June 21, 2011

Aligning Technology with People and Process

A copy of Stephanie Barnes report “Aligning People, Process and Technology in Knowledge Management” arrived for review this week. I know Stephanie so I expected the report to be of a high calibre and I wasn’t disappointed.

We all have our natural inclinations and biases; some people will focus on the people aspects of knowledge management while others will focus on process while yet others will focus on technology. What Stephanie sets out to do with this report is to start from a technology perspective and link up with the process and people dimensions of knowledge management.

The result is a report that is easy to ready and very clearly demonstrates Stephanie’s ability to present technology in a manner in which the non technology expert can understand. Once she has clearly established that foundation she proceeds to illustrate how technology, people and process are dependant on each other.

The other dimension that I liked in this report is the inclusion in the case studies section examples of knowledge management projects that didn’t work and details of why not. We all know that we can learn as much, if not more, from things that didn’t work as from things that did work. The close relationship that Stephanie has with organisations is illustrated by them sharing details of what didn’t work with her.

The report is published by Ark Group and if I had something to say about the report it would be the pricing policy. In my opinion Ark Group have prevented this report from becoming an industry standard by pricing it far too high. It isn’t just me that thinks it’s too expensive, I have been approached by someone who knows I know Stephanie to ask whether their company should purchase a copy. They were concerned about the cost. Yet another contacted me to see if there were three providers of the report (I have just done a search on Amazon.com and couldn't find it) as he had to get three quotes due to the price of the report. So come on Ark Group, let make key documents such as Stephanie’s’ report available at realistic prices.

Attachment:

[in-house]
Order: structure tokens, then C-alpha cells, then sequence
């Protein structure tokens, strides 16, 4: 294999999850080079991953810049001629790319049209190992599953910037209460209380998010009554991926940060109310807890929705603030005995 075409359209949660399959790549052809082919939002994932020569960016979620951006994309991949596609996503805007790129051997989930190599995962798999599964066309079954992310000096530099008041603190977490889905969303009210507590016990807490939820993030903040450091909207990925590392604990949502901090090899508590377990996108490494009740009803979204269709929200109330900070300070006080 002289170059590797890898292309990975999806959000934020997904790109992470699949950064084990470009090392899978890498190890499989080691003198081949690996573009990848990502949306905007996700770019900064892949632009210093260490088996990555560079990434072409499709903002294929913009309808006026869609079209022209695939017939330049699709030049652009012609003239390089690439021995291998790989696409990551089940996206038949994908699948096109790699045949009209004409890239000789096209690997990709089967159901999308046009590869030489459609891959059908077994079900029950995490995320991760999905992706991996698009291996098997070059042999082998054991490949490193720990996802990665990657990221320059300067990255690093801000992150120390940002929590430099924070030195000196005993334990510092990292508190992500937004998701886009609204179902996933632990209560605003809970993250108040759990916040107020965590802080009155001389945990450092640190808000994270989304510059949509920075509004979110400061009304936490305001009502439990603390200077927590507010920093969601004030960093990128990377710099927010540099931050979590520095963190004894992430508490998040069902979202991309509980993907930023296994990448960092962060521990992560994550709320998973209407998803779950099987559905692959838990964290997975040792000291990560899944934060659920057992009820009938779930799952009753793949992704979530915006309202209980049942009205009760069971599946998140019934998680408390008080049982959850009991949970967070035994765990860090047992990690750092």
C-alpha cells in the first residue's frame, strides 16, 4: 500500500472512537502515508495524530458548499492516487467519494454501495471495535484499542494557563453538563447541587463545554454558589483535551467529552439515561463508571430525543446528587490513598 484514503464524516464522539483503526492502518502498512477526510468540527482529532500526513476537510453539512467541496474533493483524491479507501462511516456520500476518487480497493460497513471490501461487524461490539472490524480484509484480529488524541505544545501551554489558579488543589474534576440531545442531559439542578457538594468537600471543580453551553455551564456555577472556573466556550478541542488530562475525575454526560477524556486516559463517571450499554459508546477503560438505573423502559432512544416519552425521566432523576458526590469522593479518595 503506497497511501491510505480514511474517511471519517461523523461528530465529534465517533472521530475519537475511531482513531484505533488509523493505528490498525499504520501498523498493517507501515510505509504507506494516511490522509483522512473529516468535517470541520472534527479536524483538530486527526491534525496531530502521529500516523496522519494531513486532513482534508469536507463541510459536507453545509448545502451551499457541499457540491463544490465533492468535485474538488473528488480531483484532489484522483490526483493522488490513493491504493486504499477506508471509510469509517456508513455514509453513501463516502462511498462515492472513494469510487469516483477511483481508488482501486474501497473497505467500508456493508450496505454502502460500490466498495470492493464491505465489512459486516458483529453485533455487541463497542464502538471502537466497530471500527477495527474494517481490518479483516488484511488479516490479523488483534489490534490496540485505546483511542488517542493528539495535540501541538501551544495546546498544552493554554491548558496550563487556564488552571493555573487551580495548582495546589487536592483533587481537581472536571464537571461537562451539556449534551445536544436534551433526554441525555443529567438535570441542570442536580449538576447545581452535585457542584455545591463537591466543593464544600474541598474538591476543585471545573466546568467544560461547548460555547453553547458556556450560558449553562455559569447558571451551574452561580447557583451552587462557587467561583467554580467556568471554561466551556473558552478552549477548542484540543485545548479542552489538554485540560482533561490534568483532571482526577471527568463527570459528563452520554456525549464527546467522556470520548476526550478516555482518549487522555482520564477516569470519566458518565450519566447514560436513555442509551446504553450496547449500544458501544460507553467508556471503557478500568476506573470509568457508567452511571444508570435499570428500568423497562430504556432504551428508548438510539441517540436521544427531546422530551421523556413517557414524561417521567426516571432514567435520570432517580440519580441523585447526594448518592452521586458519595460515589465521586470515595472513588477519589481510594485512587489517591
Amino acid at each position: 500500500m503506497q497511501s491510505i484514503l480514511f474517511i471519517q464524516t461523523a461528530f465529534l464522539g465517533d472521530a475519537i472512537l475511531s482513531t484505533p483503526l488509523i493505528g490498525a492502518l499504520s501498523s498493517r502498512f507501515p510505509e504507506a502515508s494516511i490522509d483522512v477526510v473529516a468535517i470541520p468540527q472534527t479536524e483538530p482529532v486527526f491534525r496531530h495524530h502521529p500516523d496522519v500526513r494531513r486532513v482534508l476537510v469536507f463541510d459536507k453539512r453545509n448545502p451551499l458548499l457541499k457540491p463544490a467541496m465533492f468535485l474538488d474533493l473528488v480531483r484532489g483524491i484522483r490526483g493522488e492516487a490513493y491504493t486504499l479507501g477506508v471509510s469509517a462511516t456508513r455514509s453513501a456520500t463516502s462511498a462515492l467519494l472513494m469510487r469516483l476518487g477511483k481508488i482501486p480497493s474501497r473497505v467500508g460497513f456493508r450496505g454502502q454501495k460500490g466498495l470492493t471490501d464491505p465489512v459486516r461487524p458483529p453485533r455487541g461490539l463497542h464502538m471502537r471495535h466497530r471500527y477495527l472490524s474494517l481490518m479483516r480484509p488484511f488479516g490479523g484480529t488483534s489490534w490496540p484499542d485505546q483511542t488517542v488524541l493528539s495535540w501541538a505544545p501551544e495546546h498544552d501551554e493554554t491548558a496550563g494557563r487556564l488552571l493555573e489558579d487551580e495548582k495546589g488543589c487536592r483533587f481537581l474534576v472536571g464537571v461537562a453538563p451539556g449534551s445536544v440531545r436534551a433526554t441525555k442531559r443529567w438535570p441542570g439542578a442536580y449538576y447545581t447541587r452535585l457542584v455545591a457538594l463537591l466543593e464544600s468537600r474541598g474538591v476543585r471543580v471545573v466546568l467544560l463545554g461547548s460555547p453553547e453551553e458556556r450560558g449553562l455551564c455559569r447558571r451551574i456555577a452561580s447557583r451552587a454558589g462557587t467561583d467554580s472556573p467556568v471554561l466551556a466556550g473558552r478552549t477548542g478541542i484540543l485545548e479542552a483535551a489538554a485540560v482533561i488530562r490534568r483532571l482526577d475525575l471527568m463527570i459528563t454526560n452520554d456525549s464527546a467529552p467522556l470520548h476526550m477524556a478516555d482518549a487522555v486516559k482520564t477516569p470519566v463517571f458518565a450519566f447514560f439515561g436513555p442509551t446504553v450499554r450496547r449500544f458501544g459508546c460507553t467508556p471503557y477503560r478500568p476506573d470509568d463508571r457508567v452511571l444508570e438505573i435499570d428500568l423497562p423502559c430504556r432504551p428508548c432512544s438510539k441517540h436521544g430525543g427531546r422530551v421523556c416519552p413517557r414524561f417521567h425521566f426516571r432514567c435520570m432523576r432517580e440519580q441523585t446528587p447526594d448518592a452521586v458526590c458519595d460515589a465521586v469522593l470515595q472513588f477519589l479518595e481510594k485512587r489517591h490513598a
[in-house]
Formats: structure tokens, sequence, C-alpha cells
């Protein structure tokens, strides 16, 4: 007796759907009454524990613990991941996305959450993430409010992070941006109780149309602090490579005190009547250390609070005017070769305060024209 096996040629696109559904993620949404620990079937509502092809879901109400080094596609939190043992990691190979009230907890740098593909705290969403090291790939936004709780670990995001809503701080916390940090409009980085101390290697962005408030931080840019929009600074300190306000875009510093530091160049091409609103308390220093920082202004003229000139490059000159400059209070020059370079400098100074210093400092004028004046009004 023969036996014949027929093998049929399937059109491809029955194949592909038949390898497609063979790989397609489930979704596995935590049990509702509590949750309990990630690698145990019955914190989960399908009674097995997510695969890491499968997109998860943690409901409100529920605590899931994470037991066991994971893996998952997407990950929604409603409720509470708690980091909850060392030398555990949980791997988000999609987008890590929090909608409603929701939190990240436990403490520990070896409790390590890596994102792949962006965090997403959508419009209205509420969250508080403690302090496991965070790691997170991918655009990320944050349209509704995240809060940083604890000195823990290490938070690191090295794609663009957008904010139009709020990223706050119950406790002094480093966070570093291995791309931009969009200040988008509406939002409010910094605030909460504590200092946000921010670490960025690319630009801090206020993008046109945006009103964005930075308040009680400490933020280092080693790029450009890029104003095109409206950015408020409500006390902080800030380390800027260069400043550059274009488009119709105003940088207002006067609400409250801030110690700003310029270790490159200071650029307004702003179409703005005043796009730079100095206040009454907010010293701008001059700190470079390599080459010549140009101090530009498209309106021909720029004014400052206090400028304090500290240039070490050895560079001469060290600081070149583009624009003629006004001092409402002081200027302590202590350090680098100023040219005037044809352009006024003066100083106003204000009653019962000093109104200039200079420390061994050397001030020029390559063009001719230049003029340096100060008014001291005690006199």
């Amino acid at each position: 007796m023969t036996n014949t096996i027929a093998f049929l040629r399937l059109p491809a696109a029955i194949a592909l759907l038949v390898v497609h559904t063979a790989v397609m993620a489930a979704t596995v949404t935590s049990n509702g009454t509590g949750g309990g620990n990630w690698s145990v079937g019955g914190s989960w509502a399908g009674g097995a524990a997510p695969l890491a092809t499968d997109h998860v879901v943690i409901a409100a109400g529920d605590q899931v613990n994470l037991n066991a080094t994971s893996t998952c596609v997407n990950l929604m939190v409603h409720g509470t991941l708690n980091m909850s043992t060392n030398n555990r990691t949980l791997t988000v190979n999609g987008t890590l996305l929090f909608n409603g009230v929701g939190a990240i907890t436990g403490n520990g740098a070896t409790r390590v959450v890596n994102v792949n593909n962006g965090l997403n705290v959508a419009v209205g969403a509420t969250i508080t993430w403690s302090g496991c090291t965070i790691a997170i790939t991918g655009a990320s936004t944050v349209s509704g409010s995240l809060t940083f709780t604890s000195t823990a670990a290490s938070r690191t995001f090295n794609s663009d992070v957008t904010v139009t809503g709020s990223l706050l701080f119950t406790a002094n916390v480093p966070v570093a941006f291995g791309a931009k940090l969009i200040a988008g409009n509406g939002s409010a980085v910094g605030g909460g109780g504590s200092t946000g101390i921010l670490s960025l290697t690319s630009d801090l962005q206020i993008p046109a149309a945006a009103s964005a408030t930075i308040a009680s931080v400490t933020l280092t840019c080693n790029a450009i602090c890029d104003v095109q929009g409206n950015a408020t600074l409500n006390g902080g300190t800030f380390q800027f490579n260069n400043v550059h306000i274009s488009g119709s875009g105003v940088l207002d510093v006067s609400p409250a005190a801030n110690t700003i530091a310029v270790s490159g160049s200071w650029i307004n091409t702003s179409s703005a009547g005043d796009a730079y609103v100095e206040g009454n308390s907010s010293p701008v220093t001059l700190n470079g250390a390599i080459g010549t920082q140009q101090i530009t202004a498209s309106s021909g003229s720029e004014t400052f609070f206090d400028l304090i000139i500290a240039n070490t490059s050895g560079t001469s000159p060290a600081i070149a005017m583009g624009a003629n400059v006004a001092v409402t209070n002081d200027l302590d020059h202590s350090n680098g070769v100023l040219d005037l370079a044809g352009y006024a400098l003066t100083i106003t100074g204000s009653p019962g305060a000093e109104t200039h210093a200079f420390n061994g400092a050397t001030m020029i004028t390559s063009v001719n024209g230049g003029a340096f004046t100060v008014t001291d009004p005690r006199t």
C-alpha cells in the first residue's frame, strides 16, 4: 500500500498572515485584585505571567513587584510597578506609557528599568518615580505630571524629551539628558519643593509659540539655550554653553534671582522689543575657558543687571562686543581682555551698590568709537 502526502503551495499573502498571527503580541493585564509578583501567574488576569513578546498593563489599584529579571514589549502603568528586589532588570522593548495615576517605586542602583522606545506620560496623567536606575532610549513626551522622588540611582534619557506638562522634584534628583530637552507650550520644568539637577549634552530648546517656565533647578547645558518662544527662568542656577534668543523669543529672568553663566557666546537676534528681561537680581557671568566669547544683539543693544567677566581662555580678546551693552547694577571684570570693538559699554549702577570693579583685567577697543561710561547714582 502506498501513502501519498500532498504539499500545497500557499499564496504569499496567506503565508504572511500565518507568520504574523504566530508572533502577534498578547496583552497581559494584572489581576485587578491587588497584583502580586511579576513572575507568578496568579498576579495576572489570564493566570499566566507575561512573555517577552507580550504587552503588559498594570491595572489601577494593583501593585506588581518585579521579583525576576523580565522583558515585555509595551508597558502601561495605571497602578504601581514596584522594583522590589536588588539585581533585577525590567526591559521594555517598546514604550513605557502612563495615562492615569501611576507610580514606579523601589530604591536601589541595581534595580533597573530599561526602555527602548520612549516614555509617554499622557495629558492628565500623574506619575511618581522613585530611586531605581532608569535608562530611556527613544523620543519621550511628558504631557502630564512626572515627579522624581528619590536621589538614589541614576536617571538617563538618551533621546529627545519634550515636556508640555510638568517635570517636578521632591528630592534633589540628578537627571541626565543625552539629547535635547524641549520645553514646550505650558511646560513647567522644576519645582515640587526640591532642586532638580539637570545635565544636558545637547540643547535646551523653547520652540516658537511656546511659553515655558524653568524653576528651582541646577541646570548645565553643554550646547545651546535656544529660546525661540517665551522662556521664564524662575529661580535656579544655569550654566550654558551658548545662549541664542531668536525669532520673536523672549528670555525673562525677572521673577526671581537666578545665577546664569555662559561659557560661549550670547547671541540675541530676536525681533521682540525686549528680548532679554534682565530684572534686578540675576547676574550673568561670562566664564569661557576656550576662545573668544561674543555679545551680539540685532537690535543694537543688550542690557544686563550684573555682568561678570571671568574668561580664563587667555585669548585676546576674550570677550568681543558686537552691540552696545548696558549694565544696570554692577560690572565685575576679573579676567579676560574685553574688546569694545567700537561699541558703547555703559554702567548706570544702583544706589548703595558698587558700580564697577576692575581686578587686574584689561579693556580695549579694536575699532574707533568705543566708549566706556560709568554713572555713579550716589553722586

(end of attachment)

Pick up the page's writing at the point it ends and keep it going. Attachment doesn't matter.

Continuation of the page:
I also recorded a webinar for IQPC this week. The topic was culture and its impact on organisations but for some reason the title appears on the IQPC web site as “Culture – what is it and how can it benefit data and information management?” Why not have a look, you can find it at here


Knoco Ltd

June 8, 2011

Society and Culture

Organisations and their employees don’t operate in a vacuum; they operate within the society that they are located in. Where a company has offices and plants in multiple locations, the local society will impact on each office and plant differently. You have to factor that into any KM strategy or framework that you design.

One way (and not the only way) to get a feel for the local society is to read the local newspaper. Not the international news agencies like the BBC and CNN but the local, home grown, hold it in your hand newspaper.

Look at the stories, what are they telling you about the society and the influence that it might be having on the staff as they walk into the office or plant that morning? This is not an exact science; it is not cause and effect but rather looking for patterns, trends and direction.

For example imagine the local newspaper contained stories about corrupt politicians, audits, prosecutions, jails terms and unacceptable practices. This might lead you to think that staff would be concerned about the influence and power of auditors. Auditors would be feared and as a result procedures would be rigidly adhered to even when staff knew that what they contained wasn’t the most effective or efficient way of doing an activity. Any attempt to get staff to share what they know or to innovate would fail if it didn’t involve updating the procedures at the same time.

Wherever you happen to be in the world have a read of the local newspaper and see what it is telling you about the local environment and the impact that it might be having on local staff. You might just be surprised at what you learn.



Knoco Ltd